[t]he enduring hope is that race should not matter; the reality is that it too often does,” and notes that “as an aspiration, Justice Harlan’s axiom [that our Constitution is “colorblind”] must command our assent. In the real world, it is regrettable to say, it cannot be a universal constitutional principle.
What Justice Kennedy says is unconstitutional is considering the race of individual students in determining their school assignment. That element, and the ambiguous nature of the Seattle and Louisville plans, Kennedy said, made those programs insufficiently narrow in their tailoring to meet constitutional muster.
Justice Kennedy’s ruling misapprehends how difficult it is to overcome residential segregation, disparate school resources, and other barriers to inclusion without modest mechanisms like the “tie breakers” used in these cases. In other words, he is wrong to conclude that the Louisville and Seattle plans were not “narrowly tailored” to achieve the compelling goal of a diverse and equal education. But while the Court’s ruling will make it harder to bring our kids together across lines of difference, it’s important to acknowledge the victory for the principles of integration, inclusion and diversity that Justice Kennedy’s opinion represents.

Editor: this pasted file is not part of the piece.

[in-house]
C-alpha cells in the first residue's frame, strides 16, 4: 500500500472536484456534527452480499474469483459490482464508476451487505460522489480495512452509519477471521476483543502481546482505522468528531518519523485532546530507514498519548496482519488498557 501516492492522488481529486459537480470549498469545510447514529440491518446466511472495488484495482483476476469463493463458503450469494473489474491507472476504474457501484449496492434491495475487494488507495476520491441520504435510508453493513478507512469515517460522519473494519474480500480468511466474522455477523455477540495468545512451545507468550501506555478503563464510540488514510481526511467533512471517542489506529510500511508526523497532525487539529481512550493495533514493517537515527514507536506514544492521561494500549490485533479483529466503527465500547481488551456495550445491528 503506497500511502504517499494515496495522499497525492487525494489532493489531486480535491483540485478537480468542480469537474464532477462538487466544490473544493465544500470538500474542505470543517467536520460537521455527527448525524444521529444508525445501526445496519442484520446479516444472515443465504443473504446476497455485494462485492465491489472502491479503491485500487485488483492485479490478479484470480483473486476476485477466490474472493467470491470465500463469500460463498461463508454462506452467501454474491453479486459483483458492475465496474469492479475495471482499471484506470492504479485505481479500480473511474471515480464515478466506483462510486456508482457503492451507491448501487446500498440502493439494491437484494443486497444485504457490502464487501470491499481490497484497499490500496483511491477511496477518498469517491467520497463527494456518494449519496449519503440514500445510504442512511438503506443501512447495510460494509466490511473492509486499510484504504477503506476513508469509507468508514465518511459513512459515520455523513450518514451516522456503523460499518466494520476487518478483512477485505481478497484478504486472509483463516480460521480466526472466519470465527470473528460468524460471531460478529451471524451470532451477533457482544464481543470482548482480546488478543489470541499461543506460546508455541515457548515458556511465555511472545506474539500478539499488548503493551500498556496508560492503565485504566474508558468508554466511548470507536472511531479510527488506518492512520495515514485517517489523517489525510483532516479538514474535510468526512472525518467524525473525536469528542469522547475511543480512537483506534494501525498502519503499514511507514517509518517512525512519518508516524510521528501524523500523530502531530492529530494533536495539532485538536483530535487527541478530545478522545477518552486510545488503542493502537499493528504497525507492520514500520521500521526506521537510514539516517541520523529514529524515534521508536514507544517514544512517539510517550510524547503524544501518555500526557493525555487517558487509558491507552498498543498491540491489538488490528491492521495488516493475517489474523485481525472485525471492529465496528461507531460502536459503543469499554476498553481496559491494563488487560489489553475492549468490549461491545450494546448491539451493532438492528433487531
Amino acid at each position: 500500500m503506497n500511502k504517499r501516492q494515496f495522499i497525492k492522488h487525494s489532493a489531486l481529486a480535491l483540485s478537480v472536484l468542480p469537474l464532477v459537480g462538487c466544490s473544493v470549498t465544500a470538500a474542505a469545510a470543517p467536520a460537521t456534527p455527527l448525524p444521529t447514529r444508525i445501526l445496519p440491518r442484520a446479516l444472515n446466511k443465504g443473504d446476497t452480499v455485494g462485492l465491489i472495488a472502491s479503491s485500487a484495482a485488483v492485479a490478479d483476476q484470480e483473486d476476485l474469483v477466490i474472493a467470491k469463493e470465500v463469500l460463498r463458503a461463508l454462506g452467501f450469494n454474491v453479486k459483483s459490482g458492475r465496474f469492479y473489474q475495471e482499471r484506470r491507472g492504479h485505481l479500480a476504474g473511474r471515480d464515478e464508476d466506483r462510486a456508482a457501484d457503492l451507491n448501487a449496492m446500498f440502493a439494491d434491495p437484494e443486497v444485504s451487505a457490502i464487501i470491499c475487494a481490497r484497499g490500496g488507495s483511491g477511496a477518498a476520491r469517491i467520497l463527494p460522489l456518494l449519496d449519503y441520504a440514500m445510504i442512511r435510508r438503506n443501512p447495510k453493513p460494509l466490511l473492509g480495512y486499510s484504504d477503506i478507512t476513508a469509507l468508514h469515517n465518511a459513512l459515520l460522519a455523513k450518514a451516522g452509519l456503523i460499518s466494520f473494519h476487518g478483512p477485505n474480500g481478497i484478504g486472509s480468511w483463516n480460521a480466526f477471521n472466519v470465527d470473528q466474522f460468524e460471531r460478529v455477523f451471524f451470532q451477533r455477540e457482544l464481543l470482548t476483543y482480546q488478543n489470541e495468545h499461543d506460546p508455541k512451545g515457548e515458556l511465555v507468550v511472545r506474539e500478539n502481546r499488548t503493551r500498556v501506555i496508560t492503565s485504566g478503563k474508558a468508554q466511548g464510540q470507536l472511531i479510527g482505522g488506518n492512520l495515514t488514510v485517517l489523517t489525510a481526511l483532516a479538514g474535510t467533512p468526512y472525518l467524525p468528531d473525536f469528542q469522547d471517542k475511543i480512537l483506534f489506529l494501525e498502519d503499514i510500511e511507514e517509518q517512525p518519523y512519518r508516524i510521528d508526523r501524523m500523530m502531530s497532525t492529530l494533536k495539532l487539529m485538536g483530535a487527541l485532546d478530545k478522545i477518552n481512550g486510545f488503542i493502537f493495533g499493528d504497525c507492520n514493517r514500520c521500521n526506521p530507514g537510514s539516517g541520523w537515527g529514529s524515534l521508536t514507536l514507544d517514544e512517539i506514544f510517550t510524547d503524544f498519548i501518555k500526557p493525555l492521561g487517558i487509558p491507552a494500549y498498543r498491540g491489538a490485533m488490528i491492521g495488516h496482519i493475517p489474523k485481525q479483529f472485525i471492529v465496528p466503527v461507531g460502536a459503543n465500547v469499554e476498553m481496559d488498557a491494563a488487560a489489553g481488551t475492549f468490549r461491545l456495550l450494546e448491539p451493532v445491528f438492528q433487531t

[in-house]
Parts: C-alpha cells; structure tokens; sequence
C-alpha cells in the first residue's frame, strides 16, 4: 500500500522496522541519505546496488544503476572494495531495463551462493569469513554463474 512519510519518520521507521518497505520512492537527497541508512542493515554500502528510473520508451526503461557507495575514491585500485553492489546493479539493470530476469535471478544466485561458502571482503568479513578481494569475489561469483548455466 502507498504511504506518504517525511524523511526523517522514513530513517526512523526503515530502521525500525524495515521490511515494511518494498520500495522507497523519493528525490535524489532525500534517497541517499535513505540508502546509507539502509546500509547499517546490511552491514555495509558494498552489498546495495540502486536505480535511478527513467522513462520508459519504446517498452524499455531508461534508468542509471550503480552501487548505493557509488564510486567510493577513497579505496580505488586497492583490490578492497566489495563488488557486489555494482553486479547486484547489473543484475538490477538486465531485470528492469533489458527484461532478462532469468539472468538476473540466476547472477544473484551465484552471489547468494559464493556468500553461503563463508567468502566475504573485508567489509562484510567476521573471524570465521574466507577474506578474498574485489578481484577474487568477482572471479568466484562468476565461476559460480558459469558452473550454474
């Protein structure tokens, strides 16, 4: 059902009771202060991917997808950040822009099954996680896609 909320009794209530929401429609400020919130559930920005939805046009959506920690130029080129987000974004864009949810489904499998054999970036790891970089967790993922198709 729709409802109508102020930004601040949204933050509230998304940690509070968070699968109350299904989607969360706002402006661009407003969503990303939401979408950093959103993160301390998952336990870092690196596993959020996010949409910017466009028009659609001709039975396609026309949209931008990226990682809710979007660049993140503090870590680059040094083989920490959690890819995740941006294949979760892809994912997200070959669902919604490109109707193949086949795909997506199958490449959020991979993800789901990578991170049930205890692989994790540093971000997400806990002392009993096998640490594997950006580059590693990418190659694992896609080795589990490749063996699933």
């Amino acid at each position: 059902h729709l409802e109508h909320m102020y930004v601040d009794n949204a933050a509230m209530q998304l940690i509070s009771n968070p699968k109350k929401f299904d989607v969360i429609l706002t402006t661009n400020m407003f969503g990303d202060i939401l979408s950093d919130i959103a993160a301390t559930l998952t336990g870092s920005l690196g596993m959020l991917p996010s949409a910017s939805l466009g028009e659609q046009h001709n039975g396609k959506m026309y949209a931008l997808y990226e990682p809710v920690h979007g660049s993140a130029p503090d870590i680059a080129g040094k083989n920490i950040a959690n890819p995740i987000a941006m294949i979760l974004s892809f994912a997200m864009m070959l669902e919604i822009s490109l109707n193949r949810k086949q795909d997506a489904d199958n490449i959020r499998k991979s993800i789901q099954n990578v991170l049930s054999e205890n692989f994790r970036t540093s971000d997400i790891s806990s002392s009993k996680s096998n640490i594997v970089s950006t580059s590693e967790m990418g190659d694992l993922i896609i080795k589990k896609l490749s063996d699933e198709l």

Justice Kennedy’s opinion also makes clear that numerous options for promoting inclusion remain, many of which include explicit consideration of race. His opinion says:
School boards may pursue the goal of bringing together students of diverse backgrounds and races through other means, including strategic site selection of new schools; drawing attendance zones with general recognition of the demographics of neighborhoods; allocating resources for special programs; recruiting students and faculty in a targeted fashion; and tracking enrollments, performance, and other statistics by race.